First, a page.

What an absolute privilege it is for me to be writing this column. When I was elected to be this year’s Military Spouse of the Year, it was one of my most humbling moments on this earth. The idea that I would have the honor to represent our military spouse community, with its amazing diversity of thought and attitudes, is frankly a little hard to imagine.
I suspect that there are those who wonder if a guy can adequately represent their interests to all those groups I’ll have the chance to talk to over the next year. If you’ve had that thought, I’d encourage you to get to know me. I don’t believe my platform or your concerns care whether I have an X or Y chromosome. I’ve walked in many of your shoes. For those that I have not, I’m willing to listen and learn. If you have an issue, concern or just want to make sure someone is listening, please always feel free to contact me at 2012MSOY@milspouse.com.
Now that we’ve gotten the introductions out of the way, where do we go from here? Those who have read my bio under- stand that my daughter, Kate, was born with a number of significant disabilities. Our struggles over the past nine years have been my call to action. I’ve been trying to fix a number of broken systems and improve procedures and policies related to our military’s ability to adequately care for our families impacted by chronic medical conditions and disabilities. According to the recent Blue Star Families survey, as many as one-third of military families are either enrolled in the services’ Exceptional Family Member Programs (EFMP) or acknowledge that they should be enrolled. >>
How does my advocacy translate to something meaningful for you? First off, I’m here to spread the word that your voice matters. Our military families are not just the background of our fighting force. They’re also the bedrock of what makes this nation great.
Through my own experiences and through learning about yours, I intend to explore some of the options we’ve got. I plan to highlight the successes and failures of our advocacy work: How it happened, and what we’ve learned.
Each month, I’ll touch on a new subject to show you how important our grassroots efforts are to improving our lives and our ability to support our military men and women, and hence impact on the national security of our amazing country. Here is the first:
WHO SHE IS: Rachel Kenyon, active- duty Guard spouse and mom of a daughter with autism.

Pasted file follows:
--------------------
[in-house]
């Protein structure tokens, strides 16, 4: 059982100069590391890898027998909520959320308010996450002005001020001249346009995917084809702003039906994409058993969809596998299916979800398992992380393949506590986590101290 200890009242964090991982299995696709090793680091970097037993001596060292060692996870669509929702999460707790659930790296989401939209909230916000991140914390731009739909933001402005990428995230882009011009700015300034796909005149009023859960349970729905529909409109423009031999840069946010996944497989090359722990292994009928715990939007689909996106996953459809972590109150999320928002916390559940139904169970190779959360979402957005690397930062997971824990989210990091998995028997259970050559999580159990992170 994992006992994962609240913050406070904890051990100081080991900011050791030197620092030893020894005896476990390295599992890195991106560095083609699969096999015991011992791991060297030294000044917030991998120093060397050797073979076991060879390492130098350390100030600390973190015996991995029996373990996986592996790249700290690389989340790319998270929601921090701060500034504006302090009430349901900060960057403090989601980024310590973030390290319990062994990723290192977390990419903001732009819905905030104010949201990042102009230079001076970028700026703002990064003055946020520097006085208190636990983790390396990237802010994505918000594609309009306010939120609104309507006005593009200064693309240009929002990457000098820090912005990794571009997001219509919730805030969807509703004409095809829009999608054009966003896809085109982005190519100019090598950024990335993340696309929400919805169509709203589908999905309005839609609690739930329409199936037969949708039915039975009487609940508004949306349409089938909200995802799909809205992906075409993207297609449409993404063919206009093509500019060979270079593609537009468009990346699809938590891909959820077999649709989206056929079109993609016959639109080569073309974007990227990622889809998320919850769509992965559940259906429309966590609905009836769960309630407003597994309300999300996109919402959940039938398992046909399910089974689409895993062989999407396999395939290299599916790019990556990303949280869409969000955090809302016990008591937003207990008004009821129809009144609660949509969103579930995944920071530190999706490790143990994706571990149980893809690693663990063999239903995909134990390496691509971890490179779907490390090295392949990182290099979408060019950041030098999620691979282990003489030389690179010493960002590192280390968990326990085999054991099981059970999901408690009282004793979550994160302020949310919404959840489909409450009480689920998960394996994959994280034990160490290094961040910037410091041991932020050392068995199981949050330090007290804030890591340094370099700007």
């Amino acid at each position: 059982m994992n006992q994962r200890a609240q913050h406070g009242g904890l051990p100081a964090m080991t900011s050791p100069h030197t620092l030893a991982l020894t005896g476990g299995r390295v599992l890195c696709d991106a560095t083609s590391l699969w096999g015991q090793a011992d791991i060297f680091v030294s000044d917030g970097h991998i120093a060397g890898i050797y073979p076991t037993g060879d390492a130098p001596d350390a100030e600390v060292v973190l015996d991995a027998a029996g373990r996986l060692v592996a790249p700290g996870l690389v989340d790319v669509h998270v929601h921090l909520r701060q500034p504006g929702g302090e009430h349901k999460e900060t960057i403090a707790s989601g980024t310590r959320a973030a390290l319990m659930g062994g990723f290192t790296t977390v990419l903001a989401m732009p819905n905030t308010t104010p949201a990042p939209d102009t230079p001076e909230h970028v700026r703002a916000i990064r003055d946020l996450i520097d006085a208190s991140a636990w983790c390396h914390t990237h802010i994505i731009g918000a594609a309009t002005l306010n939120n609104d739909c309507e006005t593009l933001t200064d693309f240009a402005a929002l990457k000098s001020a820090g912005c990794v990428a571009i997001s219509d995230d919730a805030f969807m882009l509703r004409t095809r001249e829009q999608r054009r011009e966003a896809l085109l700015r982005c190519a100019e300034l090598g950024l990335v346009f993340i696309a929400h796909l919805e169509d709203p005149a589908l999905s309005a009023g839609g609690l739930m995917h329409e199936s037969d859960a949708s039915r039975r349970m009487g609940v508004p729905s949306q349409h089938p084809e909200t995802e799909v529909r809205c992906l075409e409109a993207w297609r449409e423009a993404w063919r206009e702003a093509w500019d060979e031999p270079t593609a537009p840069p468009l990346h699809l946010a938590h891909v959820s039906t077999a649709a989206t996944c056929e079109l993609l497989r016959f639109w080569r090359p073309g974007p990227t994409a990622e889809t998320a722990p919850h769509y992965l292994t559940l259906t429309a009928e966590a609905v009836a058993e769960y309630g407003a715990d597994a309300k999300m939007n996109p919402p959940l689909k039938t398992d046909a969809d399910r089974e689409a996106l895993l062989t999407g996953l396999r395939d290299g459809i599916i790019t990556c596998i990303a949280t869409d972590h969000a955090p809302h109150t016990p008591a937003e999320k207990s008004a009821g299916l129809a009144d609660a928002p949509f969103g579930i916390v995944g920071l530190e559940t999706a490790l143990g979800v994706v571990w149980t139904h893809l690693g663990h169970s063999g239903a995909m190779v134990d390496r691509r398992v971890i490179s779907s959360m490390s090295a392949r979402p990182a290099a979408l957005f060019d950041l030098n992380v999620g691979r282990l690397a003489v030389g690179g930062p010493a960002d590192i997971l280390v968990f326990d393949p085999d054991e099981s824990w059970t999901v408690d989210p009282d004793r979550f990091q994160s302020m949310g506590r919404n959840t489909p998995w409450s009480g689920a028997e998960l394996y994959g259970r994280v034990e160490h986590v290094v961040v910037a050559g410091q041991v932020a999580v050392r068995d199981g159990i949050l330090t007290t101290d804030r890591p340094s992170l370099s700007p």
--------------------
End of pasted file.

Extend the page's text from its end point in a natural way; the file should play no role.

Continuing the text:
BETTER KNOWN AS: “Mrs. Sergeant Major,” writer of the blog stimcity.org.
WHAT SHE’S DONE: Rachel went to her Congressman, Rep. John Larson (D- CT), and made the case that there were significant policy deficits related to Tricare’s coverage of our military kids impacted by autism. Rep. Larson, along with Rep. Walter Jones (R-NC), introduced the bipartisan Caring for Military Kids with Autism Act (HR 2288: read more about the specifics at: cmkaa.org). The House recently passed the bill as an amendment to its version of the National Defense Authorization Act (NDAA). By the time it is published, the Senate will most likely have made a decision one way or the other on its own amendment on the issue.
WHAT MATTERS: Rachel told her story. She noted a problem, and then she got involved. It’s just the first of many steps, but it is by far the most important. I can’t guarantee whether or not this particular issue will be resolved this year (we are trying). But I can tell you without a doubt that what Rachel did was heroic. It’s not easy to put yourself or your family out there as “having issues” with a DOD policy-or for that matter to put yourself out there for public consideration, particularly if the issue might be controversial to some.
Every one of us has it within ourselves to make a difference like Rachel. Whether it’s at the local, state or national level doesn’t matter. What matters is that you are lending your voice to making our world a better place.
If you’re already doing this, I’d love to hear about it. (You’ve got my e-mail address.) I’d also like to hear about what you might have learned from a time when things didn’t go as well as you expected. Either way, I implore you to become involved.
THIS ELECTION YEAR
This year in particular has the potential to be a heartbreaker for our military families if we fail to ensure that our voices are part of these upcoming political discussions. No less than the direction of our military and our nation may very well be decided this November and in the subsequent months of the Congressional lame duck session (the time between the election and the new Congress being sworn in).
My next column will be a discussion of the important issues for military families in the next election and how to ensure your vote counts.
So, that’s me. In the end, I’m about starting a dialogue so that all military families feel empowered to make a difference, no matter what service, no matter what rank your spouse might wear, or no matter what your background might be.
We can do this, and I hope you’ll join me for what I suspect is going to be a mighty interesting ride.